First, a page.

A social media post comparing responses to the novel coronavirus and Tuberculosis (TB) pandemics implies that measures to combat COVID-19, such as lockdowns and face coverings, are examples of scaremongering by the media, as they have not been implemented to combat TB – a disease that kills 1.5 million people each year. But this comparison is misleading and fails to consider why responses to TB have differed around the world.
The post reads: “10 Million People contracted Tuberculosis last year. 1.5 Million People DIED. Did you even know? Were you scared for your life? Did we wear masks, close the economy, cancel schools, and ruin small businesses? No. Why? Because the media didn’t tell you to be AFRAID!” (here).
The post presents accurate statistics about the prevalence of TB, which stands as the leading infectious cause of death worldwide (here).
However, it does not consider the differences between the transmission and geographical distribution of COVID-19 and TB, and how these differences influence what measures are used to tackle the diseases.
In terms of transmission, tuberculosis is caused by mycobacterium tuberculosis. It most often affects the lungs, and like COVID-19 can spread from person to person through the air (here).
There are two TB related conditions – latent TB infection and TB disease (here). When exposed to TB, a person can either develop TB disease with symptoms such as a cough, fever or weight loss, or become infected but not have any symptoms (latent TB infections). Those with latent TB infections can go on to develop TB disease at a later point.
Dr Tom Wingfield, Senior Clinical Lecturer and Honorary Consultant Physician at Liverpool School of Tropical Medicine, points to this ‘dormant’ form of tuberculosis as a feature that makes it distinct from COVID-19.
“TB infection / disease normally occurs over a long time period and perhaps longer person-to-person exposure, whereas COVID-19 can transmit from short periods of exposure and develops symptoms usually within about five days,” he explained to Reuters via email.
“Indeed, COVID-19 doesn’t have a ‘latent infection’ phase like TB”, he added, with the caveat that TB can sometimes be transmitted from minimal exposure, “so this is not a water-tight rule”.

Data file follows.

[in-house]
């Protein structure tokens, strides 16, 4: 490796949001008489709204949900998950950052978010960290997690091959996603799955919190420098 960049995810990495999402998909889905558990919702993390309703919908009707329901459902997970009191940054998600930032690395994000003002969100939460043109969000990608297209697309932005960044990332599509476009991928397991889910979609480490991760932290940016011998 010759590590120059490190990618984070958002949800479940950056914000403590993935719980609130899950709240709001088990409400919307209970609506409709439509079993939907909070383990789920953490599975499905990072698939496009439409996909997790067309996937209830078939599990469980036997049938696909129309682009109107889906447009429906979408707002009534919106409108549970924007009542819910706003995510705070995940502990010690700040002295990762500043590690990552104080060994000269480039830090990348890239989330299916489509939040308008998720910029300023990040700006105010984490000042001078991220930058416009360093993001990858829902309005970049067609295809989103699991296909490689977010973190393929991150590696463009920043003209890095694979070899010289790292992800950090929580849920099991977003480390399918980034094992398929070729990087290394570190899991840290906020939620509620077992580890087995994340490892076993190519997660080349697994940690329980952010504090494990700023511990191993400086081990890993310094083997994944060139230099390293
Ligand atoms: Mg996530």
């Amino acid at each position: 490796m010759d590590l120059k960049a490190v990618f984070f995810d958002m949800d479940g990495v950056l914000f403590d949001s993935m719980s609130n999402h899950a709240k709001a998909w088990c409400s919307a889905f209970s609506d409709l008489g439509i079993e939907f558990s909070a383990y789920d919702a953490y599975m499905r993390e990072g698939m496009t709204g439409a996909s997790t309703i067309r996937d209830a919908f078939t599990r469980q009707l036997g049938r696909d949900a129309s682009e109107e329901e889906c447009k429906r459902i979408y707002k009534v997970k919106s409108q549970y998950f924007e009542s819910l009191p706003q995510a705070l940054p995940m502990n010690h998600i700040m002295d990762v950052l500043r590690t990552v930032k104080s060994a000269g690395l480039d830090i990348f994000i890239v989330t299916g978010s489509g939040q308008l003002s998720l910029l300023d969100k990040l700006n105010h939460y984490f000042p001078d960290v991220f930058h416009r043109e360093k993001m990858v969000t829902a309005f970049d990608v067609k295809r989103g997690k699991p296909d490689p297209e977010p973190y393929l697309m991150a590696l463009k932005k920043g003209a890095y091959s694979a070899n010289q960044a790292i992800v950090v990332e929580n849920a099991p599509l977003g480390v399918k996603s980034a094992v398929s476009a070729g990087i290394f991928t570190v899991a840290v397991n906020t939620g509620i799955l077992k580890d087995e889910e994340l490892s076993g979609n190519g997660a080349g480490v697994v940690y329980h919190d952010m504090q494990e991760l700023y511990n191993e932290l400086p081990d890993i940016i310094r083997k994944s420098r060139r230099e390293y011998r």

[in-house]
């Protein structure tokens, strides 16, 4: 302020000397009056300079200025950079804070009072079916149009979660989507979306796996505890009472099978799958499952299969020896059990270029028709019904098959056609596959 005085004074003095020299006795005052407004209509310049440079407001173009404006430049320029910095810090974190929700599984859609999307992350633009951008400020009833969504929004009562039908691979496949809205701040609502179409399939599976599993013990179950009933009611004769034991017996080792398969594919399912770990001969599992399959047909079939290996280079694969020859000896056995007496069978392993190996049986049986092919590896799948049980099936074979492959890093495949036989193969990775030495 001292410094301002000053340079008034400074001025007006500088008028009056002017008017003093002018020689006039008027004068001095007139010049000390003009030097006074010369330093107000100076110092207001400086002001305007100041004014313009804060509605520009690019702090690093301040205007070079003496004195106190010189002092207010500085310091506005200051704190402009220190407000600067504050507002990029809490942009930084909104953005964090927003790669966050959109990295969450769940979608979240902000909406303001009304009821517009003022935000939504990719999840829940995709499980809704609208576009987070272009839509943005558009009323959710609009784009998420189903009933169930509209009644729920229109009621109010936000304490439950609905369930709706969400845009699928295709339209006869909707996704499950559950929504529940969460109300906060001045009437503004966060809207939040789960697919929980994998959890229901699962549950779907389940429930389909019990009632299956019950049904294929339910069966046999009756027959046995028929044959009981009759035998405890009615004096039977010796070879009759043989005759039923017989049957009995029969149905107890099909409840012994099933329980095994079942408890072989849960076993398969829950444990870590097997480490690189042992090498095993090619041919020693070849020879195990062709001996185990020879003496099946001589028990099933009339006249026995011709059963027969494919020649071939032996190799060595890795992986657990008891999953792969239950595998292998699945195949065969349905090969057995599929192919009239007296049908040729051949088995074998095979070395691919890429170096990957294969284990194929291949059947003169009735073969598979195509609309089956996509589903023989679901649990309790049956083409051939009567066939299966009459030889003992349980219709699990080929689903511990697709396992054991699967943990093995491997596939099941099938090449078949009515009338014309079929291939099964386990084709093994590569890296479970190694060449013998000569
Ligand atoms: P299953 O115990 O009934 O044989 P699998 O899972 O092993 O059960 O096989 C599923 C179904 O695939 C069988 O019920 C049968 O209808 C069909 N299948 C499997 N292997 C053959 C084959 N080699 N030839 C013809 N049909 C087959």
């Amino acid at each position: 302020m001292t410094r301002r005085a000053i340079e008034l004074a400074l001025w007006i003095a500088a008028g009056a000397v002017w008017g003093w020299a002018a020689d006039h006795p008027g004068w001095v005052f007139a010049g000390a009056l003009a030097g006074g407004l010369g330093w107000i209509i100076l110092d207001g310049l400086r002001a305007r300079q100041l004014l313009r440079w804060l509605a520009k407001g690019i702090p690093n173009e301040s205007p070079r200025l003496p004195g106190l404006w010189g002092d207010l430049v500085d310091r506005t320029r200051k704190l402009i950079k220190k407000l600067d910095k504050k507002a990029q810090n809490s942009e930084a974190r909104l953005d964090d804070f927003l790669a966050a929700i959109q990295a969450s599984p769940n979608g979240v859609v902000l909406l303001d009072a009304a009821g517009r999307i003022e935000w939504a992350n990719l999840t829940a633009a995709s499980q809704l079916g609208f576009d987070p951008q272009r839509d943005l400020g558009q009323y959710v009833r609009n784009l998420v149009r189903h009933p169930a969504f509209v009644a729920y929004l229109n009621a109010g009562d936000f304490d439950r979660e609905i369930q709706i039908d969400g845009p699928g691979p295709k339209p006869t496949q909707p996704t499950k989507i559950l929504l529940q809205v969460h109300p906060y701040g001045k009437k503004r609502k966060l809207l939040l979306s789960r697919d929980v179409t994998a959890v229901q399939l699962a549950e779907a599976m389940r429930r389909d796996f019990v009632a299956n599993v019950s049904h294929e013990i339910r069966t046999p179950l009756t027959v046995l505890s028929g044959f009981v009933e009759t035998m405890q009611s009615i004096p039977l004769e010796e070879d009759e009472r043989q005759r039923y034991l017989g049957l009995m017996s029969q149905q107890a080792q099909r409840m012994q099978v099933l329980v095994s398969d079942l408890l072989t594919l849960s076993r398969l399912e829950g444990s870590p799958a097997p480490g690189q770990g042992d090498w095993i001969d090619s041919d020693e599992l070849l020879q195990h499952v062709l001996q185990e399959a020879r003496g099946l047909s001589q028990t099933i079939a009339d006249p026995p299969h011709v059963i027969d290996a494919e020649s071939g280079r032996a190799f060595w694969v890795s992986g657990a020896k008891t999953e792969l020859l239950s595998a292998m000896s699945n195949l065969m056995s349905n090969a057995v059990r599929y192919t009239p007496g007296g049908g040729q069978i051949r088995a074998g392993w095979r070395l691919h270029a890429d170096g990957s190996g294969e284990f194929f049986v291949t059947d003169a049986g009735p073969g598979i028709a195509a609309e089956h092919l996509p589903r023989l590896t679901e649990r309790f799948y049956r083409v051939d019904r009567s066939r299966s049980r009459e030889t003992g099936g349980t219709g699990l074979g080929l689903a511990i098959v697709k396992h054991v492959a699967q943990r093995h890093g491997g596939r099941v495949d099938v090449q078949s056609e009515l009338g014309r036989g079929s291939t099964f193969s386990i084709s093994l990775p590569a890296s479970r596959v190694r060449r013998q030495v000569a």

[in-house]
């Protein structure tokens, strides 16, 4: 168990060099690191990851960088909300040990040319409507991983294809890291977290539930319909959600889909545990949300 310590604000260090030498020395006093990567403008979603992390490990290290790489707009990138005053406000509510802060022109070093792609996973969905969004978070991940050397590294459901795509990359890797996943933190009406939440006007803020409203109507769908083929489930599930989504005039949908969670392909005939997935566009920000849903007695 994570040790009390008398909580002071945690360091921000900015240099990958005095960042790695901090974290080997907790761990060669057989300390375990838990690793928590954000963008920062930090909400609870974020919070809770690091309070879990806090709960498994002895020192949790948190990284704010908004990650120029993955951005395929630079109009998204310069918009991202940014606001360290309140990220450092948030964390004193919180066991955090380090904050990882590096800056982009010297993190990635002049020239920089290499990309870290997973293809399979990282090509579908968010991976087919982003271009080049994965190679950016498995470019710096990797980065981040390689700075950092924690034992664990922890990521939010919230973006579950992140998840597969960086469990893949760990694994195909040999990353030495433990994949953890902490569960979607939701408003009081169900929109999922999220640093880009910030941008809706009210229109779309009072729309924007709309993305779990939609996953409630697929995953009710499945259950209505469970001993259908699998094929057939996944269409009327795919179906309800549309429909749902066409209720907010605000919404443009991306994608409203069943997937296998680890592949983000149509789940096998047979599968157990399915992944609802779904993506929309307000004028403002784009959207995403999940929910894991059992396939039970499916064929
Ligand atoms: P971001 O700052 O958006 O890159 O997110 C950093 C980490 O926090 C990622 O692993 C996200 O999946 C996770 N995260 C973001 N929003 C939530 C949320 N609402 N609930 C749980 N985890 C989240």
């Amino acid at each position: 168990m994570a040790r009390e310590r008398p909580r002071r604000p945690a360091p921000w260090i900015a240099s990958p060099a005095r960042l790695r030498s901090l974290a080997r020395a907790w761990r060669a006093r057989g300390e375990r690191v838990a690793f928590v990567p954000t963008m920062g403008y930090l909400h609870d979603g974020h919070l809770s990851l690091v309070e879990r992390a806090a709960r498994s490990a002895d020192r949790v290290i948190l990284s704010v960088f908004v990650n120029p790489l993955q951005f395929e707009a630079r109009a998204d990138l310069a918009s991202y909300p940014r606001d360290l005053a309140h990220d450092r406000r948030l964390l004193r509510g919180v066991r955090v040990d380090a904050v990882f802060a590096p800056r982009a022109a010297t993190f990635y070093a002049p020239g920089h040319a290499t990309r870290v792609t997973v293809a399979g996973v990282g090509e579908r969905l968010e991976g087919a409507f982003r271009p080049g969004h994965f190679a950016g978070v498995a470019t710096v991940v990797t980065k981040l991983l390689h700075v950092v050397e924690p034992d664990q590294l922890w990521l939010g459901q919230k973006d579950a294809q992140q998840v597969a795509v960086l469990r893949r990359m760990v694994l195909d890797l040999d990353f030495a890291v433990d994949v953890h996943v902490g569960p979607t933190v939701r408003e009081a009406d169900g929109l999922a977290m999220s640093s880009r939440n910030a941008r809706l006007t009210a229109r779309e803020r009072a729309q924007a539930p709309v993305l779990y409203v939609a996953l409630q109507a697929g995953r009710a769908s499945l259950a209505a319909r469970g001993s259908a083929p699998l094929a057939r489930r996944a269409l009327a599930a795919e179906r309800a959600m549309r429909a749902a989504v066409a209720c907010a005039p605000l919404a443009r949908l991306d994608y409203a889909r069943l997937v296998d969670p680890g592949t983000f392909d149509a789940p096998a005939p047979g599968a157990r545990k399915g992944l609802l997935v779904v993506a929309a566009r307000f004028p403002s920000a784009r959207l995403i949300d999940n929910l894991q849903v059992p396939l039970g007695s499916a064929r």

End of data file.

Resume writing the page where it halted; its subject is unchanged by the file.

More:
On top of this, the post on social media does not consider that differences in the geographical distribution of the two diseases influences where preventative measures are enforced.
For instance, it would be unlikely that a widescale lockdown for tuberculosis would be implemented in the United States. In 2019, the country provisionally recorded 8,920 cases of TB, out of 10 million globally (here).
That compares with more 5 million confirmed cases of COVID-19 in the U.S. so far, with more than 168,000 deaths (here).
Furthermore, unlike COVID-19, which threatened to overwhelm healthcare systems if widespread lockdowns were not implemented, there does not seem to be evidence that this would have happened because of TB.
Globally, there are areas of the world where TB remains a threat. In 2018, eight countries including India, China and Indonesia accounted for two thirds of new TB cases (here).
In areas where tuberculosis is prevalent, Wingfield said that measures like mask-wearing and social distancing can be used to help reduce the spread of the disease.
There is also a vaccination that reduces the likelihood of children contracting severe TB symptoms, although it doesn't protect adults (tinyurl.com/y6drzzka).
In some cases, workplaces or schools can be temporarily shut down while dealing with an outbreak, but Wingfield explained that “this is more likely to happen in high-income settings that have the resources to do this as opposed to low-income settings where TB is more prevalent.”
One issue with lockdown measures that are implemented nationally, Wingfield notes, is the concern that they will cause people to lose income and have reduced funds to buy nutritional food.
Undernutrition increases the risk of TB, and according to the World Health Organization (WHO) causes around one quarter of all new TB cases globally (here).
Ultimately though, the post points to a lack of global awareness about TB which Wingfield alleged is due to the majority of TB cases being among poorer people living in low- and middle-income countries.
“Often, such communities have limited agency or advocacy to raise the disease up the national and international policy agenda,” he said.
“If, like COVID-19, TB affected people in such numbers in high-income settings then it is highly likely people would be more aware and, to be frank, more would be done to address it”.
Misleading. Although the post presents accurate statistics about the prevalence of TB, it does not examine the key differences in transmission and geographical distribution between TB and COVID-19.
This article was produced by the Reuters Fact Check team. Read more about our fact-checking work (here).
Our Standards: The Thomson Reuters Trust Principles.